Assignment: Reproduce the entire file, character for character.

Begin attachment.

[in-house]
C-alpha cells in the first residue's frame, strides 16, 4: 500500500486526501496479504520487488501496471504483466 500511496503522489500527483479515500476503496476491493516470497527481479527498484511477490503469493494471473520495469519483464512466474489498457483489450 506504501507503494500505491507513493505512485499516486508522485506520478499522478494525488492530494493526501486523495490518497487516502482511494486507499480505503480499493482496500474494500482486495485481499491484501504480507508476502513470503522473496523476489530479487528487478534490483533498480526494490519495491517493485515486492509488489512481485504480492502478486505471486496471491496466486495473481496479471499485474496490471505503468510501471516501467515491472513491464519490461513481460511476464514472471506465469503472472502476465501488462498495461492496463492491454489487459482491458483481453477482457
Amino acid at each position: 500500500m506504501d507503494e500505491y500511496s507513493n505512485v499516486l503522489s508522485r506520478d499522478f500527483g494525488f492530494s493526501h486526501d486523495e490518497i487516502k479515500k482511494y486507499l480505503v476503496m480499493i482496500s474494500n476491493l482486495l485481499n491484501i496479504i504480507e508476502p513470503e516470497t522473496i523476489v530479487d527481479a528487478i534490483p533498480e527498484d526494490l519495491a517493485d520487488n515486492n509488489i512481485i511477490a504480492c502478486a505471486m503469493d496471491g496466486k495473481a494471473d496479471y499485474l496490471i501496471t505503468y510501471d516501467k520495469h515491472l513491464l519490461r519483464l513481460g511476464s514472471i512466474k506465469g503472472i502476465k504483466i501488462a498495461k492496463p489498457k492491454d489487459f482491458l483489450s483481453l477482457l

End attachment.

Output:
[in-house]
C-alpha cells in the first residue's frame, strides 16, 4: 500500500486526501496479504520487488501496471504483466 500511496503522489500527483479515500476503496476491493516470497527481479527498484511477490503469493494471473520495469519483464512466474489498457483489450 506504501507503494500505491507513493505512485499516486508522485506520478499522478494525488492530494493526501486523495490518497487516502482511494486507499480505503480499493482496500474494500482486495485481499491484501504480507508476502513470503522473496523476489530479487528487478534490483533498480526494490519495491517493485515486492509488489512481485504480492502478486505471486496471491496466486495473481496479471499485474496490471505503468510501471516501467515491472513491464519490461513481460511476464514472471506465469503472472502476465501488462498495461492496463492491454489487459482491458483481453477482457
Amino acid at each position: 500500500m506504501d507503494e500505491y500511496s507513493n505512485v499516486l503522489s508522485r506520478d499522478f500527483g494525488f492530494s493526501h486526501d486523495e490518497i487516502k479515500k482511494y486507499l480505503v476503496m480499493i482496500s474494500n476491493l482486495l485481499n491484501i496479504i504480507e508476502p513470503e516470497t522473496i523476489v530479487d527481479a528487478i534490483p533498480e527498484d526494490l519495491a517493485d520487488n515486492n509488489i512481485i511477490a504480492c502478486a505471486m503469493d496471491g496466486k495473481a494471473d496479471y499485474l496490471i501496471t505503468y510501471d516501467k520495469h515491472l513491464l519490461r519483464l513481460g511476464s514472471i512466474k506465469g503472472i502476465k504483466i501488462a498495461k492496463p489498457k492491454d489487459f482491458l483489450s483481453l477482457l